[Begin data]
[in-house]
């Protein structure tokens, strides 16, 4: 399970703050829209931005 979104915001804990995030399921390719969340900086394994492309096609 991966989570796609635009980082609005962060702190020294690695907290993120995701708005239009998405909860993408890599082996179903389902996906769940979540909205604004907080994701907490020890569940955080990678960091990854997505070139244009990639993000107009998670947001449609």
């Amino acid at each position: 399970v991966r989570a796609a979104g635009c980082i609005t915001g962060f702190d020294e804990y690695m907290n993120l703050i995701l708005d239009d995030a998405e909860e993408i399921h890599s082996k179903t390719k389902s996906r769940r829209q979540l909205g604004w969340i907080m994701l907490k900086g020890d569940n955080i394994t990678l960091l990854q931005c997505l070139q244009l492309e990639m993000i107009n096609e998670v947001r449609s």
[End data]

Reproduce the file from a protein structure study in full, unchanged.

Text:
[in-house]
């Protein structure tokens, strides 16, 4: 399970703050829209931005 979104915001804990995030399921390719969340900086394994492309096609 991966989570796609635009980082609005962060702190020294690695907290993120995701708005239009998405909860993408890599082996179903389902996906769940979540909205604004907080994701907490020890569940955080990678960091990854997505070139244009990639993000107009998670947001449609």
């Amino acid at each position: 399970v991966r989570a796609a979104g635009c980082i609005t915001g962060f702190d020294e804990y690695m907290n993120l703050i995701l708005d239009d995030a998405e909860e993408i399921h890599s082996k179903t390719k389902s996906r769940r829209q979540l909205g604004w969340i907080m994701l907490k900086g020890d569940n955080i394994t990678l960091l990854q931005c997505l070139q244009l492309e990639m993000i107009n096609e998670v947001r449609s």